The chapter opens with a description of a particular model French prison (Mettray), possibly for young offenders. This one seemed to combine a number of disciplinary models, such as families, armies, workshops, schools and even their own internal courts. The timetable stressed physical exercise, work, and the systematic recording of results, and the aim was to produce a 'strong a skilled agricultural workers'  (page 295).  The prison trained other professionals too, focusing on techniques of  'pure discipline', rather than science, although Psychology was to develop in that institution as well, sheltered, so to speak by the practical techniques of discipline. 

Prisons like this were to represent just one stage in a whole 'carceral  archipelago'  (page 297). They spawned Alms Houses, penal colonies, agricultural schools, orphanages, ‘factory-convents’ and specialist charities, all of which practised additional surveillance on their communities as well as on their inmates. What resulted was: 

  1. A whole graded system of discipline covering everything from minor infringements to criminal offences, a series of overlapping institutions and procedures. This organisation was useful to threaten that minor offences will end in conviction  (page 299), and that any departure from the norm would be dealt with.
  2. The creation of whole 'disciplinary careers'  (page 300), which further strengthened the notion of a delinquent. Any such careers were perpetuated by the system, and solidified or institutionalised, in reality.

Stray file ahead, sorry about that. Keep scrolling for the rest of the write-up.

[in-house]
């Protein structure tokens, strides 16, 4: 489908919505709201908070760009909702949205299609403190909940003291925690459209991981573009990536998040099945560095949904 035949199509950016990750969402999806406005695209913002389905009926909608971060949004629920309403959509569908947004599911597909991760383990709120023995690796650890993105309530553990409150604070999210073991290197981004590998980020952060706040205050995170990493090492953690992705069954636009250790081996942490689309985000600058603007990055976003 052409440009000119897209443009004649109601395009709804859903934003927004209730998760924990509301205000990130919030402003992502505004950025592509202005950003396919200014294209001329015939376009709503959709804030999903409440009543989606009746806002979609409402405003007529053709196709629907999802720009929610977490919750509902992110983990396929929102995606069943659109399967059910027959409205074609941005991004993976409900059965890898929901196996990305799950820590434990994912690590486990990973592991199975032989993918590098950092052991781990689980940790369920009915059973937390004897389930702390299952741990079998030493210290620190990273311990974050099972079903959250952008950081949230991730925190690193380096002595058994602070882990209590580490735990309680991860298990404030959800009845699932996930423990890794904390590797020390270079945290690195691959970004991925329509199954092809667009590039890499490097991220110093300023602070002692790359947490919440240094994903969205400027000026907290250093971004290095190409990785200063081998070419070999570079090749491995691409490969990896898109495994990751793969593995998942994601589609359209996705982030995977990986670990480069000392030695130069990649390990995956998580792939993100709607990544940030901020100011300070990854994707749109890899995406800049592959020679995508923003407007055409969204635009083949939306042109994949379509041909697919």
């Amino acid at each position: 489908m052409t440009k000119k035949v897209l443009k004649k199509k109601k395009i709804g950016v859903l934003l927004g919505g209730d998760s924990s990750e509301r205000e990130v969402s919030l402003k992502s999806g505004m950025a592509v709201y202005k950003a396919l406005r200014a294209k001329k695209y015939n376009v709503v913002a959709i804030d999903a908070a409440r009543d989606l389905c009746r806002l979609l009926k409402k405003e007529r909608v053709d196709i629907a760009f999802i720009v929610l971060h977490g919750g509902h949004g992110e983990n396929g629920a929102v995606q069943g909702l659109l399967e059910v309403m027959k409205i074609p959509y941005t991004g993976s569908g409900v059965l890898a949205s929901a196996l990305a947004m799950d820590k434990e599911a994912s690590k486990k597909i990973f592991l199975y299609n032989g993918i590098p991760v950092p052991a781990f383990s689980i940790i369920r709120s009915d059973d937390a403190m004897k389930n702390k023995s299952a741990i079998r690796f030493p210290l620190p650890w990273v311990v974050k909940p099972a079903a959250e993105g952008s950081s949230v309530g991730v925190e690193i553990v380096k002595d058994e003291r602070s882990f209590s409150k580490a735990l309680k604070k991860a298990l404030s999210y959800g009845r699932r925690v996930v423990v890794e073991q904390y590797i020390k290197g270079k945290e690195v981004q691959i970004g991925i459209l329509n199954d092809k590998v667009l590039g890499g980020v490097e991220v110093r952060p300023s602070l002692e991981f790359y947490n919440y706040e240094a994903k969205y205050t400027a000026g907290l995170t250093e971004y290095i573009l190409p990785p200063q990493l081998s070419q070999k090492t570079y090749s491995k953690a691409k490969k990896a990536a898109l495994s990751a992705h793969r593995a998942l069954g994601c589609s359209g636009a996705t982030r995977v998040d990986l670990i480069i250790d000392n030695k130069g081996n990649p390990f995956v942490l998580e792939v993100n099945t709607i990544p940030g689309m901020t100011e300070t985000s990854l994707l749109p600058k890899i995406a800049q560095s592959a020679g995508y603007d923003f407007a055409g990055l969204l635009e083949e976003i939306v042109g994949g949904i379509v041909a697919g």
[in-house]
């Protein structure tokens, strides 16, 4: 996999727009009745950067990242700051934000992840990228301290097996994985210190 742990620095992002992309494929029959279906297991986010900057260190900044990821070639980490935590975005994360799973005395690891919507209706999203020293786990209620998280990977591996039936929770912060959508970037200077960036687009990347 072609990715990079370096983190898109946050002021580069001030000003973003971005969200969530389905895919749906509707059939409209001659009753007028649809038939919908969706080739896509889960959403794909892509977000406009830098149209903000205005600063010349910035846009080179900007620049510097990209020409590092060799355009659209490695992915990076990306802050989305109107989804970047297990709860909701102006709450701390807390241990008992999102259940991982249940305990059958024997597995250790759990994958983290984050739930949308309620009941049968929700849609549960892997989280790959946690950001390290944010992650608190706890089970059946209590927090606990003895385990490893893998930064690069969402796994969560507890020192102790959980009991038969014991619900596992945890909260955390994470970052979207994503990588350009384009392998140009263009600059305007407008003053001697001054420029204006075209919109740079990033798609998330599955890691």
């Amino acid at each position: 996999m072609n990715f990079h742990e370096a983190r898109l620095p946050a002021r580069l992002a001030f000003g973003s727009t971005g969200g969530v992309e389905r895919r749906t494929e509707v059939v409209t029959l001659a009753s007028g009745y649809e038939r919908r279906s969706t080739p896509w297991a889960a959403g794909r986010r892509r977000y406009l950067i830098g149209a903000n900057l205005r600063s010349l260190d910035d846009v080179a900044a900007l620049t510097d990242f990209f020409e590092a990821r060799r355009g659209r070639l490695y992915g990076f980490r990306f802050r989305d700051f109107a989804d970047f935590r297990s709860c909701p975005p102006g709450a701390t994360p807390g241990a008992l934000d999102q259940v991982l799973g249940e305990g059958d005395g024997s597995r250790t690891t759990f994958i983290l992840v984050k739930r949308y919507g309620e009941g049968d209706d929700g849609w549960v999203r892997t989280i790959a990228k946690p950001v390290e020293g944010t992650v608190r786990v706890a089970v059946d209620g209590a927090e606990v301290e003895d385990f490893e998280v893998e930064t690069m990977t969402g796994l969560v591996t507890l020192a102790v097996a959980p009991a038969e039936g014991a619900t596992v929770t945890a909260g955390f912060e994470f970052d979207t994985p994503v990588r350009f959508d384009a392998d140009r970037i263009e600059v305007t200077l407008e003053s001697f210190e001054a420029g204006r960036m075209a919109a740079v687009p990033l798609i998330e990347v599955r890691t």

3. The power to punish was legitimated, with prison only as a 'pure form'  (page 302).  Punishment was so generalised that it came to appear to be natural, not arbitrary. Prison was seen merely as an extra degree of 'normal'  discipline, sanctioned by those other institutions which used the same techniques and rationalities. People got used to punishment, and a consistent system was economical in its effects.
  4. The law and the role of judges were changed, to include an 'appetite for medicine'.  The judiciary also lost something of their specificity, since people are judged in a number of institutions, including schools.
  5. The role of the examination was spread, which had the effect of helping to develop the human sciences. Prisons became a 'modality of power'  for the human sciences  (page 305): they produced 'knowable man' from their particular combination of domination and observation.